We examine the present in light of the past
so as to better understand the future.
John Maynard Keynes

* With apologies to Karl von Clausewitz

Social loafing or should there be an "I" in team?

Are teams always as effective as they might be, or should be? The theory is that a good team is greater than the sum of its parts. Working with others enhances our individual efforts and we achieve more than we could ever achieve on our own.

But is the theory actually true? I would imagine that almost everyone at some time or other has been part of an underachieving, underperforming team. But that is only part of the problem. Many more teams perform adequately, but do not fulfil their potential. They don’t do all that they could do. And in most cases, that failure to do their best goes unremarked by the members of the team. Because they seem to be getting results, they don’t notice that there is a problem.

What goes wrong? The root cause is a phenomenon known to psychologists as ‘social loafing’. In 1913 the French engineer Max Ringelmann discovered that when groups work together, individuals within the group tend to slacken their effort. He observed that in tug-of-war competitions, where individuals compete against each other, each will pull to his or her utmost in attempt to defeat the rival. But when teams pull against each other, not every individual pulls as hard as they might. Each assumes that other members of the group will, literally, take the strain on their behalf.

There are of course two ways of looking at this. Four people who each pull half their weight will still pull the weight of two people, which is more than one person on their own can do. But at the same time, that team is only doing half of what it could do.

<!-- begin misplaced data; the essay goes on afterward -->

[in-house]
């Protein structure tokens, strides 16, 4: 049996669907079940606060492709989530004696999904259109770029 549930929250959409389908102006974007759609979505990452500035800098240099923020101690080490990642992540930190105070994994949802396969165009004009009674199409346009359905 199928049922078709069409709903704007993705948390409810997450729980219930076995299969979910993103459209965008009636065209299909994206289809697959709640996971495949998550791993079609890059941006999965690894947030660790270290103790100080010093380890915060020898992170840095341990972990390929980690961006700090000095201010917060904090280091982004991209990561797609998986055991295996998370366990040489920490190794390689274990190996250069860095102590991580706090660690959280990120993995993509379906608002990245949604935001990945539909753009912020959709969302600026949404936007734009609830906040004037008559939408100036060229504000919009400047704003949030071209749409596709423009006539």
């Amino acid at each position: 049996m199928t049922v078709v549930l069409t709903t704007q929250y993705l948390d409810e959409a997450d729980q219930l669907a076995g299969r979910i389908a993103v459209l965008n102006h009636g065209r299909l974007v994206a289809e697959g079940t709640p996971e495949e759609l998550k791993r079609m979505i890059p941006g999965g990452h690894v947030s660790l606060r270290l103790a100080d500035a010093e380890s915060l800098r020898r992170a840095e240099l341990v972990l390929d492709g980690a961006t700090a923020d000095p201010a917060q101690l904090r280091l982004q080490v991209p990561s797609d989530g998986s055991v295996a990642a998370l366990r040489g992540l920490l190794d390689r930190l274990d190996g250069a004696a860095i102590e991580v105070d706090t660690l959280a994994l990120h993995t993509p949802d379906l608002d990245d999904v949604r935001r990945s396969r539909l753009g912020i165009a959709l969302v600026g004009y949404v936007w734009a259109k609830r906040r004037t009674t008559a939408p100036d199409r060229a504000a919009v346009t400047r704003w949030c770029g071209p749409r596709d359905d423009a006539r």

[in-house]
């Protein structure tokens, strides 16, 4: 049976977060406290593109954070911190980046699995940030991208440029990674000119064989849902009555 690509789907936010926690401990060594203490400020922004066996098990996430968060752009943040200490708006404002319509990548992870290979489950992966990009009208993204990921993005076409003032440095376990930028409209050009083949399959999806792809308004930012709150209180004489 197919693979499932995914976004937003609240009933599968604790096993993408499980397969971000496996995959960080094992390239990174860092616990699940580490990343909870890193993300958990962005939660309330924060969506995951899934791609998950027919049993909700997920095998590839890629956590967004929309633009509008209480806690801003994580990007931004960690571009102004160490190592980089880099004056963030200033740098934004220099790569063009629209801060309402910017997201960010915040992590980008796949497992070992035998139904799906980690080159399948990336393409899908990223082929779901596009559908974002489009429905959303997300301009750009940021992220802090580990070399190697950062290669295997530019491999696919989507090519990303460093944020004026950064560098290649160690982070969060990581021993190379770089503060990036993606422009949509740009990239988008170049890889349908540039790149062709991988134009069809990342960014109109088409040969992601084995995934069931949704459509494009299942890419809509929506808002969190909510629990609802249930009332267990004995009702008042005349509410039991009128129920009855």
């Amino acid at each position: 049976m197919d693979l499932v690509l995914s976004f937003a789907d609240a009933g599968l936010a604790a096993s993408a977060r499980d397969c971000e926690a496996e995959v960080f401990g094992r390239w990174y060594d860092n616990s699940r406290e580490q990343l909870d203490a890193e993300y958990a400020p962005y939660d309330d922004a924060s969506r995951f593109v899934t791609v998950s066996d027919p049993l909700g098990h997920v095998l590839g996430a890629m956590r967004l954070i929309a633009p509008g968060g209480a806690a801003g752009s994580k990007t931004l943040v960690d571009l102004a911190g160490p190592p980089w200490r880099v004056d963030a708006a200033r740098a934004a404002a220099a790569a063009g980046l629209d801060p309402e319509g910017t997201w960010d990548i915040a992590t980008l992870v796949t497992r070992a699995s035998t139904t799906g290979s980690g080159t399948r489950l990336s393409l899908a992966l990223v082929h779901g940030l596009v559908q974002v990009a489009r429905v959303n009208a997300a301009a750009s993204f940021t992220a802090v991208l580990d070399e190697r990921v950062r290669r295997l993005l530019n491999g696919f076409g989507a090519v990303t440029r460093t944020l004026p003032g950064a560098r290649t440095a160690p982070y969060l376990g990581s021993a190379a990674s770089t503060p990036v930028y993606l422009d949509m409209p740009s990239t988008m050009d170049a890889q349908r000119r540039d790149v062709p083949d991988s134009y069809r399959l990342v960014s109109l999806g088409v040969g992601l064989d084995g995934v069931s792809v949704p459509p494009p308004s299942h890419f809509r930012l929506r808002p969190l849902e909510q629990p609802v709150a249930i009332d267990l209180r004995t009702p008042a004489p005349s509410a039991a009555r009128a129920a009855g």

Our businesses – and our non-profit organisations too – are riddled with social loafing from top to bottom. The 80-20 rule is in full effect. Eighty per cent of people do enough to get by, assuming that if something doesn’t get done, someone else will do it. The other 20 per cent are the conscientious overachievers who work themselves to the bone to get everything done, both their own jobs and the half-finished tasks of other people. Eventually, exhaustion and demoralisation sets in and they too become less effective.

What is the solution to the problem? Appraisal can perhaps point out to people where they are not doing all that they could do, but I think the answer starts earlier, in the culture of the organisation and the extent to which people are motivated to succeed. And I think it starts with us as individuals too.

We are told that ‘there is no “I” in team.’ But, maybe there should be. We each need an ‘I’ who stands back, looks at ourselves critically and reflectively, and asks if we are doing everything we could to make the team a success.
 

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